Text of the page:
Many of our inspection have identified foreign peaks and impurities not filed or discussed in applications. Also, many of our inspections have shown laboratory test methods not to be validated. The transfer of laboratory methods and technology from the Research and Development Department to the Quality Control Department should be reviewed.
At the time of the pre-approval inspection we expect that the equipment is in place and qualified. New products, particularly potent drug products, can present cleaning problems in existing equipment. Manufacturers must validate their cleaning processes for the new drug/dosage form. (Refer to the Cleaning Validation Inspection Guide for additional discussion).
IV VALIDATION PROTOCOLS
Validation protocols are developed from the information obtained during product development research. These protocols list the specific manufacturing process and specifications that will be tested during the demonstration runs. Validation protocols are not required for the Pre-Approval Inspection but are required for Post-Approval Inspections.
Key processes and control specifications should have been established during product development research and should be carefully listed in the validation protocol.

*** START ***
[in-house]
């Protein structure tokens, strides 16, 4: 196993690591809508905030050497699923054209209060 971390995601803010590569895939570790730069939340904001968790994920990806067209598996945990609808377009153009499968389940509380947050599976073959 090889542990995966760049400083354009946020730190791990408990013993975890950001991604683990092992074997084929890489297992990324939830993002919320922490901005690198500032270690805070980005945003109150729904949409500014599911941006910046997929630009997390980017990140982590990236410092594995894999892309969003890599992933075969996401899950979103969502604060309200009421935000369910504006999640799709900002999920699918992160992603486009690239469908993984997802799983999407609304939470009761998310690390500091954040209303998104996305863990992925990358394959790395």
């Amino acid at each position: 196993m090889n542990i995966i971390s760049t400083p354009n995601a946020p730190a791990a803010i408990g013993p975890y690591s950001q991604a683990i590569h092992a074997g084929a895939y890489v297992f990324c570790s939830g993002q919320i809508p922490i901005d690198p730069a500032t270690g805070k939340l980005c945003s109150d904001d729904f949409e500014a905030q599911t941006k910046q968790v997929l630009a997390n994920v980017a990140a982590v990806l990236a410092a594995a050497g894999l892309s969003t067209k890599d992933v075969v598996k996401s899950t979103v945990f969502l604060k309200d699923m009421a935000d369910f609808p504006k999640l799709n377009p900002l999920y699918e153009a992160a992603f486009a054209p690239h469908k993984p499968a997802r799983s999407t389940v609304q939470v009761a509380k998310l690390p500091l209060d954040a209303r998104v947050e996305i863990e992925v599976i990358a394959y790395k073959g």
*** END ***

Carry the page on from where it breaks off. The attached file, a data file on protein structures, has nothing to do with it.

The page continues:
V DEMONSTRATION RUNS (VALIDATION OF THE PROCESS)
A. TEST BATCH RELATIONSHIPS
A "validated" process should produce a dosage form that is directly related to the dosage form on which equivalency and/or efficacy an safety were determined. This is usually the test batch. Therefore, compare the process used to make the test batch with the process that is used for routine full scale production batches. These processes and specifications must be equivalent. Therefore, the importance and the need for good control of the manufacturing process used to produce the test and clinical batches cannot be overemphasized. Typically the control of test batches includes, among others, drug substance characterization, granulation analyses, and dose uniformity and dissolution profiles.